I am now finishing up my six years of medical school with a six week block of General Practice. I really enjoy GP, despite the sometimes negative stigma that is wrongly attached to it. As a student, I am given more time with each patient which means I can fully explore their concerns and ensure that any underlying anxieties or hidden agendas are addressed. It feels very gratifying when, just by simply reassuring a patient or offering a treatment for a condition they thought they would just have to put up with, I’m able to make a difference to someone’s life. Sadly, we are also seeing more and more ill mental health in GP and by being the person they can trust completely and open up to, I feel able to build a rapport with these patients and ensure they can get the help they need.

I feel very fortunate and blessed to be finishing medical school with such a fantastic final year filled with a great variety of specialties, allowing me to immerse myself in a whole host of learning experiences that will undoubtedly hold me in good stead going forward. I now feel adequately prepared and ready to start work after graduation rather than nervous, which is a massive credit to my medical school. I am very much looking forward to the upcoming challenges of being a doctor as this presents an opportunity for personal and professional growth.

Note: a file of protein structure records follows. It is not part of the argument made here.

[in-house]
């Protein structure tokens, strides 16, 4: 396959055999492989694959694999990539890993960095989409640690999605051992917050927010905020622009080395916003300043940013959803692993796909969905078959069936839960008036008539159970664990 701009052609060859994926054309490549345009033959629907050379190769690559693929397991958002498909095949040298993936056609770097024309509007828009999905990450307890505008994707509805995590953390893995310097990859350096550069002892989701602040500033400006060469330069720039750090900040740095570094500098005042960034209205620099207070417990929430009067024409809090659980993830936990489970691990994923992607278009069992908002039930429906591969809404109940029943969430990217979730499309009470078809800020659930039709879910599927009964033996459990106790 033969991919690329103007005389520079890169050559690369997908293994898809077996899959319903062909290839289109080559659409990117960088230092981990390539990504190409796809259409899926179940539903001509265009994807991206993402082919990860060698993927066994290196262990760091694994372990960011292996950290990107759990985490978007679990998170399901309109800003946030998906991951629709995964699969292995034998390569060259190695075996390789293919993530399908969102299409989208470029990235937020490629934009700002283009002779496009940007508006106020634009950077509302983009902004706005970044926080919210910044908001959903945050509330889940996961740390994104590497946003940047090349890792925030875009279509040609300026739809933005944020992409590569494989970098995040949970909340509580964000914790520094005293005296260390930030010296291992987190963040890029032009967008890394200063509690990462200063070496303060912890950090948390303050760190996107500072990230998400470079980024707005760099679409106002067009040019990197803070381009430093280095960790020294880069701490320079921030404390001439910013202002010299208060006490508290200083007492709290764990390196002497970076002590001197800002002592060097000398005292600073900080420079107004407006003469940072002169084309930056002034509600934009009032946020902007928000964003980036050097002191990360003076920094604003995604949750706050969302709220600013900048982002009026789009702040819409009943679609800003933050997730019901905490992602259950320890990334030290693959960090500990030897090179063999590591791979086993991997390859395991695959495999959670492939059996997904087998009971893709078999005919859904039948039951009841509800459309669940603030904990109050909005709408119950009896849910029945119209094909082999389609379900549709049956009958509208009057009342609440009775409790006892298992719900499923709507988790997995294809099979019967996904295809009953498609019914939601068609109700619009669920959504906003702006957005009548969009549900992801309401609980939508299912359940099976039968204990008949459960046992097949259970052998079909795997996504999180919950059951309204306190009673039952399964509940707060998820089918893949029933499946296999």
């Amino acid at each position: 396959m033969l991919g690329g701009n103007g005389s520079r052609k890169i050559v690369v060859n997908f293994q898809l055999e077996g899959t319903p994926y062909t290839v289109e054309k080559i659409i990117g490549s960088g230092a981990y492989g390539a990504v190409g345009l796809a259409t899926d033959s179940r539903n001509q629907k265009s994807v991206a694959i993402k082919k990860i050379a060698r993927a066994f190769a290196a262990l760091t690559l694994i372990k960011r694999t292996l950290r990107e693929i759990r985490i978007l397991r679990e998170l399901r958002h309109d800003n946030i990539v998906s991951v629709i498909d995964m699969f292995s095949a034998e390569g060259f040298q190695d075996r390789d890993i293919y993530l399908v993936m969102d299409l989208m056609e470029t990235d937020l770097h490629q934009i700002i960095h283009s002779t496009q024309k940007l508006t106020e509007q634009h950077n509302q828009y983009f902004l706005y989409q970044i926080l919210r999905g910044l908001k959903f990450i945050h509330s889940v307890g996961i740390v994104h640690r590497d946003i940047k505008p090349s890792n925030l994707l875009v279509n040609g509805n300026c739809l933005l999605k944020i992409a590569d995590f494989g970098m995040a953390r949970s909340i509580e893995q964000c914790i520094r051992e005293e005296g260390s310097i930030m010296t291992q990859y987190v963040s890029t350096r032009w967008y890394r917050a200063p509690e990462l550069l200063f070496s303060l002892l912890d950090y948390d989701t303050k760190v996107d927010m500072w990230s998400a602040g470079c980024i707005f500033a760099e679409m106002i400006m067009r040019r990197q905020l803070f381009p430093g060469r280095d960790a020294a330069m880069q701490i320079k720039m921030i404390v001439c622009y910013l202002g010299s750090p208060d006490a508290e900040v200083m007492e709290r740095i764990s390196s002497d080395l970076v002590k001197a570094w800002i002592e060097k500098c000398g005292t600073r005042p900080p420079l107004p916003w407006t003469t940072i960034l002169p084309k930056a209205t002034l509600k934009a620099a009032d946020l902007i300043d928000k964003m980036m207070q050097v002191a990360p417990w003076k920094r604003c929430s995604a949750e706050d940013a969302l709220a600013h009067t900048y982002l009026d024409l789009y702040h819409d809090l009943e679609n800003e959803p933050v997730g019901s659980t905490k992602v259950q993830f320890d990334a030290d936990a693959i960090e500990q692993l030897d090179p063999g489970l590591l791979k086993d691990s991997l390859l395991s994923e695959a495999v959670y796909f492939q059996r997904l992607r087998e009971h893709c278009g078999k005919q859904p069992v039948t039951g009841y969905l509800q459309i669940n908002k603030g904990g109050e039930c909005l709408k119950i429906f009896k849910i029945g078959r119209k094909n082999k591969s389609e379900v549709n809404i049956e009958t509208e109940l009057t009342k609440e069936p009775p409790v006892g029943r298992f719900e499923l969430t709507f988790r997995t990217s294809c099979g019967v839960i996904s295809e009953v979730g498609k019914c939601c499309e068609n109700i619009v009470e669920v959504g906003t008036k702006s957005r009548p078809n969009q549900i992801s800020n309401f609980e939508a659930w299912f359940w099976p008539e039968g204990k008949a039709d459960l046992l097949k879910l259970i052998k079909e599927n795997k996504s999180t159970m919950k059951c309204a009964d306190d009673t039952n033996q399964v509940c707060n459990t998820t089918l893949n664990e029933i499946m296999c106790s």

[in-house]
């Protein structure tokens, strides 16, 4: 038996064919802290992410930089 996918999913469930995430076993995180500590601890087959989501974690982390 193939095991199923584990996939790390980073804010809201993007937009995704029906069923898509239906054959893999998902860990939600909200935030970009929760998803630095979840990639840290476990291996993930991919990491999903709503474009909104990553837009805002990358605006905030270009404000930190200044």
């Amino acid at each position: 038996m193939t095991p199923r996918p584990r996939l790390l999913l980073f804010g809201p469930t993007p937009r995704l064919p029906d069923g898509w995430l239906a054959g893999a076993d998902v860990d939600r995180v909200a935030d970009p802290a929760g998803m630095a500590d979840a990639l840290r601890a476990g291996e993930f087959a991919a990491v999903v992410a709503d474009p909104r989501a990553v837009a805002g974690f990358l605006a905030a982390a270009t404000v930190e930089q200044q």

Overall, this final year has been extremely relaxed as at our medical school we sit our finals at the end of the previous year, meaning the only assessments we had throughout the year were the placement-based assessments e.g. cased-base discussions and CEXs and competencies as well as two MCQs that we had to pass and the SJT and PSA. Now that all of these have been done, it is just a case of cruising through the next few weeks and enjoying my last few moments as a medical student.